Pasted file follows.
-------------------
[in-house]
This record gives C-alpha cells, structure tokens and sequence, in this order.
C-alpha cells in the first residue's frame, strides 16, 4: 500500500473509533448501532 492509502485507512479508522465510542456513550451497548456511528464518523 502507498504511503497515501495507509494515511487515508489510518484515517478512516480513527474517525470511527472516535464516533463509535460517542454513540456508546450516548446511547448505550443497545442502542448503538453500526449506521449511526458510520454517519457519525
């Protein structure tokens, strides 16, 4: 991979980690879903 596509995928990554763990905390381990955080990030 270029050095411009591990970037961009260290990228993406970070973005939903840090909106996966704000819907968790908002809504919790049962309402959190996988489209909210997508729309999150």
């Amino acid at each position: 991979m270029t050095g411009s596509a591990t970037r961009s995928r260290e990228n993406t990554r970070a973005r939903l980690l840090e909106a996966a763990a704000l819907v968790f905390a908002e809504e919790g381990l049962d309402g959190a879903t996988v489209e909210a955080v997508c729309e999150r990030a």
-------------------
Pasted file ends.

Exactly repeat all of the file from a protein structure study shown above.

[in-house]
This record gives C-alpha cells, structure tokens and sequence, in this order.
C-alpha cells in the first residue's frame, strides 16, 4: 500500500473509533448501532 492509502485507512479508522465510542456513550451497548456511528464518523 502507498504511503497515501495507509494515511487515508489510518484515517478512516480513527474517525470511527472516535464516533463509535460517542454513540456508546450516548446511547448505550443497545442502542448503538453500526449506521449511526458510520454517519457519525
């Protein structure tokens, strides 16, 4: 991979980690879903 596509995928990554763990905390381990955080990030 270029050095411009591990970037961009260290990228993406970070973005939903840090909106996966704000819907968790908002809504919790049962309402959190996988489209909210997508729309999150």
């Amino acid at each position: 991979m270029t050095g411009s596509a591990t970037r961009s995928r260290e990228n993406t990554r970070a973005r939903l980690l840090e909106a996966a763990a704000l819907v968790f905390a908002e809504e919790g381990l049962d309402g959190a879903t996988v489209e909210a955080v997508c729309e999150r990030a």